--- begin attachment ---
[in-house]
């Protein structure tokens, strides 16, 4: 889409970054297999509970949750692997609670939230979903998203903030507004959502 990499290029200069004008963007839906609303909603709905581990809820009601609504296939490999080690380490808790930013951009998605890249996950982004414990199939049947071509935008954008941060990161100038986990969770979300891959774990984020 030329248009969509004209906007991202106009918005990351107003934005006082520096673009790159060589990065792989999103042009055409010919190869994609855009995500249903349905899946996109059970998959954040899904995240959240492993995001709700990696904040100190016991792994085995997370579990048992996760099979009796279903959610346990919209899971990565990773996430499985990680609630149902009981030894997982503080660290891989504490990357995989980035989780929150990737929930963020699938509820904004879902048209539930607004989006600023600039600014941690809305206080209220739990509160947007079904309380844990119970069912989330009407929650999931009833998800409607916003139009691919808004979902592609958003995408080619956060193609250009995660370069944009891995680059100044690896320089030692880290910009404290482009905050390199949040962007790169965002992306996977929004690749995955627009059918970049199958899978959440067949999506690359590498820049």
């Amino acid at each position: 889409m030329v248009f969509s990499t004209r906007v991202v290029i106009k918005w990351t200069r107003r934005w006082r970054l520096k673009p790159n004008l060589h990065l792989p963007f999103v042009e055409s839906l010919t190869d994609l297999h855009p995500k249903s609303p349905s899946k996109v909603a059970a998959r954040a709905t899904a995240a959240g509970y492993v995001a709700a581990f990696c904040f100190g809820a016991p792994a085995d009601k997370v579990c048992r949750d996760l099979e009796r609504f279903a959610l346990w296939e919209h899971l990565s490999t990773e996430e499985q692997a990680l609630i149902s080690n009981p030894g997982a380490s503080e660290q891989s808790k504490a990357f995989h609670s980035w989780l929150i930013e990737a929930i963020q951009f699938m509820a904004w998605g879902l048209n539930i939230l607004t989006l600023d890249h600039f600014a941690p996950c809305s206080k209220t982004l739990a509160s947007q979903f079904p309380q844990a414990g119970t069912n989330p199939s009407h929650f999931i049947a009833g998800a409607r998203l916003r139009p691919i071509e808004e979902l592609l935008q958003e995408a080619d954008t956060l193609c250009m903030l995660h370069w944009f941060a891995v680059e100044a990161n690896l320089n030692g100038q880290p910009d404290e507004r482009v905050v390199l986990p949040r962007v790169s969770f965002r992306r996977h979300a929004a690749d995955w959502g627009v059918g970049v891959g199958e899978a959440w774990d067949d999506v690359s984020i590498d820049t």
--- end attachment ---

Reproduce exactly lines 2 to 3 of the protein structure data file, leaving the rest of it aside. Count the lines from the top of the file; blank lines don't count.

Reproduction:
């Protein structure tokens, strides 16, 4: 889409970054297999509970949750692997609670939230979903998203903030507004959502 990499290029200069004008963007839906609303909603709905581990809820009601609504296939490999080690380490808790930013951009998605890249996950982004414990199939049947071509935008954008941060990161100038986990969770979300891959774990984020 030329248009969509004209906007991202106009918005990351107003934005006082520096673009790159060589990065792989999103042009055409010919190869994609855009995500249903349905899946996109059970998959954040899904995240959240492993995001709700990696904040100190016991792994085995997370579990048992996760099979009796279903959610346990919209899971990565990773996430499985990680609630149902009981030894997982503080660290891989504490990357995989980035989780929150990737929930963020699938509820904004879902048209539930607004989006600023600039600014941690809305206080209220739990509160947007079904309380844990119970069912989330009407929650999931009833998800409607916003139009691919808004979902592609958003995408080619956060193609250009995660370069944009891995680059100044690896320089030692880290910009404290482009905050390199949040962007790169965002992306996977929004690749995955627009059918970049199958899978959440067949999506690359590498820049």
């Amino acid at each position: 889409m030329v248009f969509s990499t004209r906007v991202v290029i106009k918005w990351t200069r107003r934005w006082r970054l520096k673009p790159n004008l060589h990065l792989p963007f999103v042009e055409s839906l010919t190869d994609l297999h855009p995500k249903s609303p349905s899946k996109v909603a059970a998959r954040a709905t899904a995240a959240g509970y492993v995001a709700a581990f990696c904040f100190g809820a016991p792994a085995d009601k997370v579990c048992r949750d996760l099979e009796r609504f279903a959610l346990w296939e919209h899971l990565s490999t990773e996430e499985q692997a990680l609630i149902s080690n009981p030894g997982a380490s503080e660290q891989s808790k504490a990357f995989h609670s980035w989780l929150i930013e990737a929930i963020q951009f699938m509820a904004w998605g879902l048209n539930i939230l607004t989006l600023d890249h600039f600014a941690p996950c809305s206080k209220t982004l739990a509160s947007q979903f079904p309380q844990a414990g119970t069912n989330p199939s009407h929650f999931i049947a009833g998800a409607r998203l916003r139009p691919i071509e808004e979902l592609l935008q958003e995408a080619d954008t956060l193609c250009m903030l995660h370069w944009f941060a891995v680059e100044a990161n690896l320089n030692g100038q880290p910009d404290e507004r482009v905050v390199l986990p949040r962007v790169s969770f965002r992306r996977h979300a929004a690749d995955w959502g627009v059918g970049v891959g199958e899978a959440w774990d067949d999506v690359s984020i590498d820049t």